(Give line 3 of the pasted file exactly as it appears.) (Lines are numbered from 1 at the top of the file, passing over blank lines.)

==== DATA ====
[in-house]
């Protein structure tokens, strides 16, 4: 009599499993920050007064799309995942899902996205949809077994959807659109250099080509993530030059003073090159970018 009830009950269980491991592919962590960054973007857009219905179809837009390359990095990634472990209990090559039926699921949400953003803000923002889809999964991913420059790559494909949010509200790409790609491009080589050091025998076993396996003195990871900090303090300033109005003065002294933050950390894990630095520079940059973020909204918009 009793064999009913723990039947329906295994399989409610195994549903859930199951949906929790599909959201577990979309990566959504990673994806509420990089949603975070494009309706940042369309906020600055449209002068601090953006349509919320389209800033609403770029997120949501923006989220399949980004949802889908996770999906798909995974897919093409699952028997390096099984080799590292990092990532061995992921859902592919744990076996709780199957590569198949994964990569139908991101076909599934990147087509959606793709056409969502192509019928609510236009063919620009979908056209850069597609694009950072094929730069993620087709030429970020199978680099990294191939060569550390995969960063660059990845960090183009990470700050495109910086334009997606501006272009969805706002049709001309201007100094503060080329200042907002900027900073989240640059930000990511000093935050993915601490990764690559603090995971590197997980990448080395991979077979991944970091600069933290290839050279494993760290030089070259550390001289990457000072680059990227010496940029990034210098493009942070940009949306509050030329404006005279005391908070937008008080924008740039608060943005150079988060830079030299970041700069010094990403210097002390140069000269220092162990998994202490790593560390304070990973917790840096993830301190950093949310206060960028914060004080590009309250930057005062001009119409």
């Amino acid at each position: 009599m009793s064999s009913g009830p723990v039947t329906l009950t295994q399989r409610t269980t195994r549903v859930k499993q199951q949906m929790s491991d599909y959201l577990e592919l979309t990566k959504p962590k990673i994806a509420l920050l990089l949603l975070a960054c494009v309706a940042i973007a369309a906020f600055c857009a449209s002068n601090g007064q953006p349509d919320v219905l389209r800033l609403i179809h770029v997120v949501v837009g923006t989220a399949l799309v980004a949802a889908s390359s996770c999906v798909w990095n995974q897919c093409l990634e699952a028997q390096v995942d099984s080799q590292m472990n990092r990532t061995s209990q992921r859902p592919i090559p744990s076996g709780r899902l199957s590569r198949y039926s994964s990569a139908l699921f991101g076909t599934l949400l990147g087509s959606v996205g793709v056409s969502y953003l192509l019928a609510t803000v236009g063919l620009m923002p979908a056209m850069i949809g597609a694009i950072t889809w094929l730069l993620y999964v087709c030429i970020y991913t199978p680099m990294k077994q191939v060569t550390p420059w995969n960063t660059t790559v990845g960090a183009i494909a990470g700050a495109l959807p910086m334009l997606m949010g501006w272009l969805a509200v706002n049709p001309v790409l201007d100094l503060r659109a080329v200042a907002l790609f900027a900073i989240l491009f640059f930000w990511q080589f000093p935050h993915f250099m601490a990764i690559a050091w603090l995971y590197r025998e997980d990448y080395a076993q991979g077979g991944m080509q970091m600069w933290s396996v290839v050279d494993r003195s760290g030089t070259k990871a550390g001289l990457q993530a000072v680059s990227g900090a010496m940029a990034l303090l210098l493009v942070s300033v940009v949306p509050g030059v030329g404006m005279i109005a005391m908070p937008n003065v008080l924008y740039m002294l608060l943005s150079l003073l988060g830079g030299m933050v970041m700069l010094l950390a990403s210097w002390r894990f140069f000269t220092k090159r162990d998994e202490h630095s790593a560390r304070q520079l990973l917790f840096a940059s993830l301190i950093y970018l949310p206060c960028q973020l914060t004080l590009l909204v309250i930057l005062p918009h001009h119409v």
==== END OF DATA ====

């Amino acid at each position: 009599m009793s064999s009913g009830p723990v039947t329906l009950t295994q399989r409610t269980t195994r549903v859930k499993q199951q949906m929790s491991d599909y959201l577990e592919l979309t990566k959504p962590k990673i994806a509420l920050l990089l949603l975070a960054c494009v309706a940042i973007a369309a906020f600055c857009a449209s002068n601090g007064q953006p349509d919320v219905l389209r800033l609403i179809h770029v997120v949501v837009g923006t989220a399949l799309v980004a949802a889908s390359s996770c999906v798909w990095n995974q897919c093409l990634e699952a028997q390096v995942d099984s080799q590292m472990n990092r990532t061995s209990q992921r859902p592919i090559p744990s076996g709780r899902l199957s590569r198949y039926s994964s990569a139908l699921f991101g076909t599934l949400l990147g087509s959606v996205g793709v056409s969502y953003l192509l019928a609510t803000v236009g063919l620009m923002p979908a056209m850069i949809g597609a694009i950072t889809w094929l730069l993620y999964v087709c030429i970020y991913t199978p680099m990294k077994q191939v060569t550390p420059w995969n960063t660059t790559v990845g960090a183009i494909a990470g700050a495109l959807p910086m334009l997606m949010g501006w272009l969805a509200v706002n049709p001309v790409l201007d100094l503060r659109a080329v200042a907002l790609f900027a900073i989240l491009f640059f930000w990511q080589f000093p935050h993915f250099m601490a990764i690559a050091w603090l995971y590197r025998e997980d990448y080395a076993q991979g077979g991944m080509q970091m600069w933290s396996v290839v050279d494993r003195s760290g030089t070259k990871a550390g001289l990457q993530a000072v680059s990227g900090a010496m940029a990034l303090l210098l493009v942070s300033v940009v949306p509050g030059v030329g404006m005279i109005a005391m908070p937008n003065v008080l924008y740039m002294l608060l943005s150079l003073l988060g830079g030299m933050v970041m700069l010094l950390a990403s210097w002390r894990f140069f000269t220092k090159r162990d998994e202490h630095s790593a560390r304070q520079l990973l917790f840096a940059s993830l301190i950093y970018l949310p206060c960028q973020l914060t004080l590009l909204v309250i930057l005062p918009h001009h119409v």